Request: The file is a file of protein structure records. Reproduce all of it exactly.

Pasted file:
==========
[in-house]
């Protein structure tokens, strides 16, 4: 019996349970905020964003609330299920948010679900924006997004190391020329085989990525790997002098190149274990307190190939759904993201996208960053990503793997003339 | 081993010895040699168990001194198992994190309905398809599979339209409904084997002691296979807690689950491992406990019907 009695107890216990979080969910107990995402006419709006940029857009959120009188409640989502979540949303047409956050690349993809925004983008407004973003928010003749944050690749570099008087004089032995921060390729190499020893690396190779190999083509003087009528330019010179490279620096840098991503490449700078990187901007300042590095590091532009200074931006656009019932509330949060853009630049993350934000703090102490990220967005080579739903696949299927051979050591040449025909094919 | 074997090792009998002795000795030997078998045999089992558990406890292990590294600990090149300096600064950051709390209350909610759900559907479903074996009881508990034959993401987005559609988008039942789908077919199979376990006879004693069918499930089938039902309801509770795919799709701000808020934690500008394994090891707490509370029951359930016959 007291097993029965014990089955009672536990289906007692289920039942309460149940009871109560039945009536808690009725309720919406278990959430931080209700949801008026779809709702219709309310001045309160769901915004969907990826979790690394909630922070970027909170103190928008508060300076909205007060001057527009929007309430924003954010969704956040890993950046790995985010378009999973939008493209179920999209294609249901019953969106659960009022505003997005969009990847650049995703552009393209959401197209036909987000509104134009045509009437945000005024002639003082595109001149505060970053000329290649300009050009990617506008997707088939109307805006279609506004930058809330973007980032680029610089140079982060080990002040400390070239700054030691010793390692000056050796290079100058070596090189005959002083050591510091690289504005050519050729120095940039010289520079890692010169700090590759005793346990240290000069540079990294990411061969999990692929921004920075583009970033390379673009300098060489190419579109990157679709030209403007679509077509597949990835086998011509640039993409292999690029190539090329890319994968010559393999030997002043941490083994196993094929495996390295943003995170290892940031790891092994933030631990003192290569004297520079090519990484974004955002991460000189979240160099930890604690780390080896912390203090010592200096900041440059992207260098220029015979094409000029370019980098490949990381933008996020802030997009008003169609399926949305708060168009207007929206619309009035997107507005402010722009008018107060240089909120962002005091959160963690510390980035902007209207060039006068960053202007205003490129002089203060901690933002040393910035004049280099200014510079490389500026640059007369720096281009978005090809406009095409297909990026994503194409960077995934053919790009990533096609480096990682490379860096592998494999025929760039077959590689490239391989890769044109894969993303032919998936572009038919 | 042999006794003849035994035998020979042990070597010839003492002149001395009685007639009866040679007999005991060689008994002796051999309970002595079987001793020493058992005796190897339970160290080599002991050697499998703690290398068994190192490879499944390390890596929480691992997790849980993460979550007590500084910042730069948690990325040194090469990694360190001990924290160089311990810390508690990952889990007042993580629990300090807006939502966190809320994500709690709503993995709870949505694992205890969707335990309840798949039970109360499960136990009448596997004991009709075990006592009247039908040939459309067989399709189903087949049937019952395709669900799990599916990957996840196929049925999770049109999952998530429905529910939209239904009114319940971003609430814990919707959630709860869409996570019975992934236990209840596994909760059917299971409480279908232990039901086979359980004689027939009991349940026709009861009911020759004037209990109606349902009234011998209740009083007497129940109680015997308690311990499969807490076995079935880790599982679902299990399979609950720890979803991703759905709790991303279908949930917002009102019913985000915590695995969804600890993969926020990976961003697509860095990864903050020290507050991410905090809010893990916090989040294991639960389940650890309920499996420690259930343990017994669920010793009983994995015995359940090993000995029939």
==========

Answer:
[in-house]
């Protein structure tokens, strides 16, 4: 019996349970905020964003609330299920948010679900924006997004190391020329085989990525790997002098190149274990307190190939759904993201996208960053990503793997003339 | 081993010895040699168990001194198992994190309905398809599979339209409904084997002691296979807690689950491992406990019907 009695107890216990979080969910107990995402006419709006940029857009959120009188409640989502979540949303047409956050690349993809925004983008407004973003928010003749944050690749570099008087004089032995921060390729190499020893690396190779190999083509003087009528330019010179490279620096840098991503490449700078990187901007300042590095590091532009200074931006656009019932509330949060853009630049993350934000703090102490990220967005080579739903696949299927051979050591040449025909094919 | 074997090792009998002795000795030997078998045999089992558990406890292990590294600990090149300096600064950051709390209350909610759900559907479903074996009881508990034959993401987005559609988008039942789908077919199979376990006879004693069918499930089938039902309801509770795919799709701000808020934690500008394994090891707490509370029951359930016959 007291097993029965014990089955009672536990289906007692289920039942309460149940009871109560039945009536808690009725309720919406278990959430931080209700949801008026779809709702219709309310001045309160769901915004969907990826979790690394909630922070970027909170103190928008508060300076909205007060001057527009929007309430924003954010969704956040890993950046790995985010378009999973939008493209179920999209294609249901019953969106659960009022505003997005969009990847650049995703552009393209959401197209036909987000509104134009045509009437945000005024002639003082595109001149505060970053000329290649300009050009990617506008997707088939109307805006279609506004930058809330973007980032680029610089140079982060080990002040400390070239700054030691010793390692000056050796290079100058070596090189005959002083050591510091690289504005050519050729120095940039010289520079890692010169700090590759005793346990240290000069540079990294990411061969999990692929921004920075583009970033390379673009300098060489190419579109990157679709030209403007679509077509597949990835086998011509640039993409292999690029190539090329890319994968010559393999030997002043941490083994196993094929495996390295943003995170290892940031790891092994933030631990003192290569004297520079090519990484974004955002991460000189979240160099930890604690780390080896912390203090010592200096900041440059992207260098220029015979094409000029370019980098490949990381933008996020802030997009008003169609399926949305708060168009207007929206619309009035997107507005402010722009008018107060240089909120962002005091959160963690510390980035902007209207060039006068960053202007205003490129002089203060901690933002040393910035004049280099200014510079490389500026640059007369720096281009978005090809406009095409297909990026994503194409960077995934053919790009990533096609480096990682490379860096592998494999025929760039077959590689490239391989890769044109894969993303032919998936572009038919 | 042999006794003849035994035998020979042990070597010839003492002149001395009685007639009866040679007999005991060689008994002796051999309970002595079987001793020493058992005796190897339970160290080599002991050697499998703690290398068994190192490879499944390390890596929480691992997790849980993460979550007590500084910042730069948690990325040194090469990694360190001990924290160089311990810390508690990952889990007042993580629990300090807006939502966190809320994500709690709503993995709870949505694992205890969707335990309840798949039970109360499960136990009448596997004991009709075990006592009247039908040939459309067989399709189903087949049937019952395709669900799990599916990957996840196929049925999770049109999952998530429905529910939209239904009114319940971003609430814990919707959630709860869409996570019975992934236990209840596994909760059917299971409480279908232990039901086979359980004689027939009991349940026709009861009911020759004037209990109606349902009234011998209740009083007497129940109680015997308690311990499969807490076995079935880790599982679902299990399979609950720890979803991703759905709790991303279908949930917002009102019913985000915590695995969804600890993969926020990976961003697509860095990864903050020290507050991410905090809010893990916090989040294991639960389940650890309920499996420690259930343990017994669920010793009983994995015995359940090993000995029939």